This article is about how security can be implemented in a cost-effective way adding benefit to the business, however, it needs to be driven from the senior leadership of the organisation. This might come across as a bit of letting off steam and with that said and in the words of the human torch “Flame on”.
The cybercrime industry generated at least $1.5 trillion in revenue in 2018 if cybercrime was a country, it would rank 13th in terms of its GDP in the world. In 2021 it is predicted to $6 Trillion this would rank 3rd in world GDP and has designs on being 1st.
Businesses need to take the economic impact of cybercrime more seriously.
As a director of the board, I am sure you have been reading the news and watching media and most certainly have seen activity around COVID-19, this global event has had a profound impact on your organisation and a complete change of culture overnight most likely driven by yourselves. And not many were prepared for this.
The reason? there was no choice you was ordered by the government to shut your offices and let everyone work from home. In a similar vein you file and pay taxes you have no choice it would be deemed as neglect if you did not, along with the high chance that you will be made personally liable.
Now we come to cybersecurity, something that has the capability of having a profound impact upon the organisation, although there is regulation it does not go far enough. Directors need to be personally liable for their neglect if they have refused or did not want to fund or resource their cyber function. saying it won’t happen to you is a fallacy, Just ask British airways, Marriot, Virgin Media, Microsoft, Facebook, T-Mobile several Metropolitan cities in the United States and countless others. (Reference https://selfkey.org/data-breaches-in-2019/).
To be told about significant risk and doing nothing about it citing budget constraints is not an excuse personly I believe that directors of companies fail to address the basic need of cyber hygiene should be found in neglect and at least disbarred if not penalised personally, however, i think this will come.
So the question of what can you do with a limited budget, actually you can do quite a lot.
Someone from the senior management needs to be accountable for cybersecurity if you look at how all the cybersecurity risks manifest it will be financial so accountability if there is no risk role in senior management, should be a least the Cheif Finacial officer or equivalent. I will state this for the record Security does NOT belong under technology i.e. CIO or CTO it needs it own reporting lines to provide the counterpoint.
Have the senior leadership sign up to a security policy statement top set pout the intent for security, There are plenty of examples on the internet or contact us and we will send you an example.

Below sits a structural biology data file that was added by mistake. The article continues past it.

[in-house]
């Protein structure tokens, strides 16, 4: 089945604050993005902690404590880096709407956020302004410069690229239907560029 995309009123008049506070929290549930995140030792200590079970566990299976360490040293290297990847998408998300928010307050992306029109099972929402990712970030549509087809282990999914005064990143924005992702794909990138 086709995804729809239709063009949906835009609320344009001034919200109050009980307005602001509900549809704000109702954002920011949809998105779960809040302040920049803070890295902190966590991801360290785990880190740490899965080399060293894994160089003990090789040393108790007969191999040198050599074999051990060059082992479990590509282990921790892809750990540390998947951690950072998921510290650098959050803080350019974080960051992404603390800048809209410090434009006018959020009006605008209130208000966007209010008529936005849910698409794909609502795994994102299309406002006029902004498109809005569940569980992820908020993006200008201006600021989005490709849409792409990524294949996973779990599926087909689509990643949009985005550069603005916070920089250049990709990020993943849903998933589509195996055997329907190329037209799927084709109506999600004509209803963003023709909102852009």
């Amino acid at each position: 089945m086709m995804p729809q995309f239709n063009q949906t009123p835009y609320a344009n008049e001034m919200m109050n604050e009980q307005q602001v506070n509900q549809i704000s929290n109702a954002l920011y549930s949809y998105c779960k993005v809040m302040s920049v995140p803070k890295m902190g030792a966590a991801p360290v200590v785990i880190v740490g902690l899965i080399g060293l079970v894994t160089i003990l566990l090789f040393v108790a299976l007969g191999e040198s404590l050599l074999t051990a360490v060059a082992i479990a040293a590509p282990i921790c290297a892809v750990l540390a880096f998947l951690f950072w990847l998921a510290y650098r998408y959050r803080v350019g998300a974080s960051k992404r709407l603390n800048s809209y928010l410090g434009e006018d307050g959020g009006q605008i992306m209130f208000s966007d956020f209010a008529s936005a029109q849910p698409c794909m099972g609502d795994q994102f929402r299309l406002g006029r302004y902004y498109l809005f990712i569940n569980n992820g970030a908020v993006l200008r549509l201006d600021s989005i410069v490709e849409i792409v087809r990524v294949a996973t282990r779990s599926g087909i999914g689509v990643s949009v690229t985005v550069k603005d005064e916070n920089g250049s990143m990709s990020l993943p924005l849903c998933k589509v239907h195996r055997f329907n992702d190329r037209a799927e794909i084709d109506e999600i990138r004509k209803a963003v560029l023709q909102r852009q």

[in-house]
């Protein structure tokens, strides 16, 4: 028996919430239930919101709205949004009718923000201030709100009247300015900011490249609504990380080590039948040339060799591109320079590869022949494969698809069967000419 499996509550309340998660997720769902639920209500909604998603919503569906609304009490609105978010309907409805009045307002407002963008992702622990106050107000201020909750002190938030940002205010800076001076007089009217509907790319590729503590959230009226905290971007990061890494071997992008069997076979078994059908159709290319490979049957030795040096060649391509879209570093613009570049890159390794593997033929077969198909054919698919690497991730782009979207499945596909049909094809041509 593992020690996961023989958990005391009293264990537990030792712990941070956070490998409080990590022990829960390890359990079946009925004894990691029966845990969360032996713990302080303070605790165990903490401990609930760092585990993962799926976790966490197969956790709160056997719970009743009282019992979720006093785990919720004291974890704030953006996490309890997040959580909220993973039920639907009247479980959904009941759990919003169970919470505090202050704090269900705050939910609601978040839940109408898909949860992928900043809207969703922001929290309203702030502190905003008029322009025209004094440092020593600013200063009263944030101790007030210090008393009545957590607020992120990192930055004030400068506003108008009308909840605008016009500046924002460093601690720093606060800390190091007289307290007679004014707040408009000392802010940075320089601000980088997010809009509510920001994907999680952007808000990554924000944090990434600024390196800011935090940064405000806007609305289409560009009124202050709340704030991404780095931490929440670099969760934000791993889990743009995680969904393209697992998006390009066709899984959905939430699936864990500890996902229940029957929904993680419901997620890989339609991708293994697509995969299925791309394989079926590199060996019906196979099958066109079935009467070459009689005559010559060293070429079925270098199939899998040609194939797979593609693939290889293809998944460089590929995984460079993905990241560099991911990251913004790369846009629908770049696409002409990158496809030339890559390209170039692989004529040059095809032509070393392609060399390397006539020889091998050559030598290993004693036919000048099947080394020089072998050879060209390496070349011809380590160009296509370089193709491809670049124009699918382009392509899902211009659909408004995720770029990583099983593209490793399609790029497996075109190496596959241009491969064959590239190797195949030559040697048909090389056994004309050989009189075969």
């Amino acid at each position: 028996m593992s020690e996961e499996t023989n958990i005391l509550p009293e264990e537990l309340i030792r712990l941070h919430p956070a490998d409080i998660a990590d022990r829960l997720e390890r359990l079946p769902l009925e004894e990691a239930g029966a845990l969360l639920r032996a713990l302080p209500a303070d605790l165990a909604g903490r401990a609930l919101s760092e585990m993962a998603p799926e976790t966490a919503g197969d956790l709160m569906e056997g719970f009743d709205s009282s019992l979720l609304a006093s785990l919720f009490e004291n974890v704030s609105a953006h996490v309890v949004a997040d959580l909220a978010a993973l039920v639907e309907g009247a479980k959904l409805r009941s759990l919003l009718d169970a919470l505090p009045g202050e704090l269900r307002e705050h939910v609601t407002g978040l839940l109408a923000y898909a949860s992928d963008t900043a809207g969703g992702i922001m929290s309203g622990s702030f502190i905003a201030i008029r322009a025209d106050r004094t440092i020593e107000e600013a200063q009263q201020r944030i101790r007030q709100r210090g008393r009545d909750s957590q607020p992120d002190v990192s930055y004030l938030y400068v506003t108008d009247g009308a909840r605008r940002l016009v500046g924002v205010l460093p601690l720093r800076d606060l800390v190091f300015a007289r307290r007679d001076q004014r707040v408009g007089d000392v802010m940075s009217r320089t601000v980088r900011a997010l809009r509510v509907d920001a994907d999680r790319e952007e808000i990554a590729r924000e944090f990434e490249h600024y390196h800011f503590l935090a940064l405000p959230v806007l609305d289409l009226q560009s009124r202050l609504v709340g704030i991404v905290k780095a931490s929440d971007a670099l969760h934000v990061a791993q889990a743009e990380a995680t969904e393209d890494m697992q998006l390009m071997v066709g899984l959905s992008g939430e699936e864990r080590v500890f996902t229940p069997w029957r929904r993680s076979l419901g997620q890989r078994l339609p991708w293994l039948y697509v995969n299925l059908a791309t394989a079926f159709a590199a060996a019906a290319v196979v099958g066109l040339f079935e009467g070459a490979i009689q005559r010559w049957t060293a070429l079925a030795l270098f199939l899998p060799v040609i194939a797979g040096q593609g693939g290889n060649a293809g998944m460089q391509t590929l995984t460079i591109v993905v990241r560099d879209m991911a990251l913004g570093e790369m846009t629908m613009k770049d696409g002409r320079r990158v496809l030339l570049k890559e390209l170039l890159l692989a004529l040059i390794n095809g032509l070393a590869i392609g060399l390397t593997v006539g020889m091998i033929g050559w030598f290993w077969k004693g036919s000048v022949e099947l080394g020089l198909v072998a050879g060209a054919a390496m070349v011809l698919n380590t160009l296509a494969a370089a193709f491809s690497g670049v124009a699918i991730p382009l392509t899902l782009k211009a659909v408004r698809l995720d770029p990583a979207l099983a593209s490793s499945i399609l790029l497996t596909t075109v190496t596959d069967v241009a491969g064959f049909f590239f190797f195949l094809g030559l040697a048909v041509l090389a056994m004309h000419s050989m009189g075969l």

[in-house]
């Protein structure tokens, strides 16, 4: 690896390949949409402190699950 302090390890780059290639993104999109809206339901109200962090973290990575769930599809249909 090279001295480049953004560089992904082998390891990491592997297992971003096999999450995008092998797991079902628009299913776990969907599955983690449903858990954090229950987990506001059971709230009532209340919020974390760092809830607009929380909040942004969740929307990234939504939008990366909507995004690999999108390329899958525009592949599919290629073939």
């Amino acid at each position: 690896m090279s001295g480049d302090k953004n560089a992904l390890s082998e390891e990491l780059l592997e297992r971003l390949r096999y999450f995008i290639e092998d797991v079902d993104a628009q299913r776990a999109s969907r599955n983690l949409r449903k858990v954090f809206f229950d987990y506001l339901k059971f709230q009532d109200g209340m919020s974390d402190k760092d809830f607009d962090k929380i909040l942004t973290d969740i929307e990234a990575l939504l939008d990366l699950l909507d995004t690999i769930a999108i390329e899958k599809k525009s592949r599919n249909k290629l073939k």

Undertake a risk assessment doesn’t have to be perfect but alined with ISO27001 or the NIST cybersecurity framework should give you ideas on areas that will need investment, from these policies can be created again plenty of examples on the internet however they need to align with current company policies and not be a stand-alone set.
the activities are relatively inexpensive if performed in-house all it is is time and effort.
Education is probably the cheapest with the biggest impact talk to the users explain why cybersecurity is needed and why they need to keep the company data safe they can also use this knowledge to keep their own data safe. Lunch and learns are always a good start and a way for the staff to engage. My view is mandatory staff training doesn’t always have the desired effect, retention ios mostly minimal. Walk around the office and talk to people and be a cybersecurity evangelist, you may find some members of the staff have an interest get them to sell the good story of cybersecurity. Again none of this will impact budgets its only time and resource. Cybersecurity is a business transformation and will take time, tools will not solve the problem, they help the user to become reliant upon them, for example, the anti-malware you all have protecting the user’s laptops, why do they need to check anything when they have anti-malware and expect it to protect them, users are too reliant upon the tools and become lazy.
Reuse current capabilities
if you were to look about your estate I’m sure you will find tools and applications in use that would provide security capabilities might need some configuration might need a licence. Many of you will have moved to Office 365 that have many features that can be used to protect and defend against malicious activity already included in your current licence.
I myself like to build security capabilities in what a call a security eco single or multi-point tools that integrate and work together. But utilising current capability enables you to baseline what you have.
Again this can be measured I would suggest the MITRE ATT&K matrix or the CIS top 20 this would measure how effective the controls are.
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